"Don't eat that, you'll spoil your appetite." If only you had a dollar for every time you heard that growing up.
But if the right foods are offered at the right times, snacks can play an important role in managing kids' hunger and boosting nutrition. A well-timed snack can even out spikes in hunger and provide a much-needed energy boost between meals.
Snacks can keep younger children from getting so hungry that they become cranky, and they can keep older kids from overeating at larger meals. And for picky eaters of all ages, snacks can be added insurance that they're getting the necessary nutrients.
This doesn't mean that giving your child a cupcake half an hour before dinner is suddenly a good idea. The best snacks are nutritious — low in sugar, fat, and salt. Fresh fruit and vegetables and foods that contain whole grains and protein are also good choices.
But it's not just about what you offer as a snack — it's how much you serve and when. Pay attention to portion sizes and timing of snacks so they don't interfere with a child's appetite for the next scheduled meal.
Kids who are allowed to graze all day long often have a hard time figuring out when they're truly hungry — one key to maintaining a healthy weight in childhood and later in life. A structured meal and snack schedule is one solution. You offer the meals and snacks at the same times each day, and your kids can decide what they want to eat and how much.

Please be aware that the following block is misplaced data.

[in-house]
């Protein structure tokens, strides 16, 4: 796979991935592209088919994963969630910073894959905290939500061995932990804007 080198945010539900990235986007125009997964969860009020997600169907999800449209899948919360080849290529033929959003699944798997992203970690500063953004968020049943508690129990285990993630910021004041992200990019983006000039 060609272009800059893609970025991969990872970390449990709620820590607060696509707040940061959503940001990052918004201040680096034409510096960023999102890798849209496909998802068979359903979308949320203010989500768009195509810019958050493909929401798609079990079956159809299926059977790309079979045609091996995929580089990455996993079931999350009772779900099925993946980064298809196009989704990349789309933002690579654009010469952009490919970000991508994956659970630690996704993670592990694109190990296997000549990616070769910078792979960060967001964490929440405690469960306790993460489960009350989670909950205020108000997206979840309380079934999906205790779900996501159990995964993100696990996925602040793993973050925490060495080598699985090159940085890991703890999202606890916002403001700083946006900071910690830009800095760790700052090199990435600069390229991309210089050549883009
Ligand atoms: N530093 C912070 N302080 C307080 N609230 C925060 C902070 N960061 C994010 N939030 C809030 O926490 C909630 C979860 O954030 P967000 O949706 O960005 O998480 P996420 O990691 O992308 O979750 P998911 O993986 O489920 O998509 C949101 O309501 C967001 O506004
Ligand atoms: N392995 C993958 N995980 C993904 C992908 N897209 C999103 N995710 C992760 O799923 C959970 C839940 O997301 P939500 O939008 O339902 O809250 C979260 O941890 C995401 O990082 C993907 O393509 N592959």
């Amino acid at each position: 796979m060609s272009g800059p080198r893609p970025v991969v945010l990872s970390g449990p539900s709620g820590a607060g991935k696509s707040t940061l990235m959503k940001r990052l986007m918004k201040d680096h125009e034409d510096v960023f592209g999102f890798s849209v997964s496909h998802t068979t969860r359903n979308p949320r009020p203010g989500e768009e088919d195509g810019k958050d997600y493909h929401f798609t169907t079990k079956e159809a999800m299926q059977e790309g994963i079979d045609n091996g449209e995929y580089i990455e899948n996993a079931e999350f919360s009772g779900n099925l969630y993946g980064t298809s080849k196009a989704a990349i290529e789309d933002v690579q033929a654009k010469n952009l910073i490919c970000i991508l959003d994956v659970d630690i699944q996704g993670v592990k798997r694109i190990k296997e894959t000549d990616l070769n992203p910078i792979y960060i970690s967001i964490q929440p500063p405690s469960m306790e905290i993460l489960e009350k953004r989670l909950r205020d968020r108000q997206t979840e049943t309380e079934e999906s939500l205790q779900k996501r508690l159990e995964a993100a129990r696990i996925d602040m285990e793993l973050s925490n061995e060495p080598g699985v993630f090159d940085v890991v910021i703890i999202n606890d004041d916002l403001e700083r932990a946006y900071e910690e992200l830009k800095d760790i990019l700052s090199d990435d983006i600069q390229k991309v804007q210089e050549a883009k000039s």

Snacks and Toddlers
Toddlers may not eat much at a sitting and they often get hungry before the next meal. At this age, kids may need to eat five or six times a day — three meals and two to three snacks.
There are two common "snack pitfalls" to avoid with toddlers because once done, they can be hard to undo:
- using sweets to reward good behavior, which sends the message that desserts are somehow better or more valuable than other foods, and can start a pattern of unhealthy eating
- pacifying kids with a snack just before a meal, which can decrease their hunger and make them less willing to try new foods at the table
Scheduled snacks served at the same times every day give kids a sense of control and also establish that snacks are available only at certain times. Offer two or three nutritious options and let kids choose. Try:
- low-sugar, whole-grain breakfast cereals
- cut-up fruit (if pieces are small and soft enough to avoid choking)
- graham crackers
- cheese slices cut into fun shapes
Note: All information is for educational purposes only. For specific medical advice, diagnoses, and treatment, consult your doctor.
© 1995-2009 The Nemours Foundation. All rights reserved.
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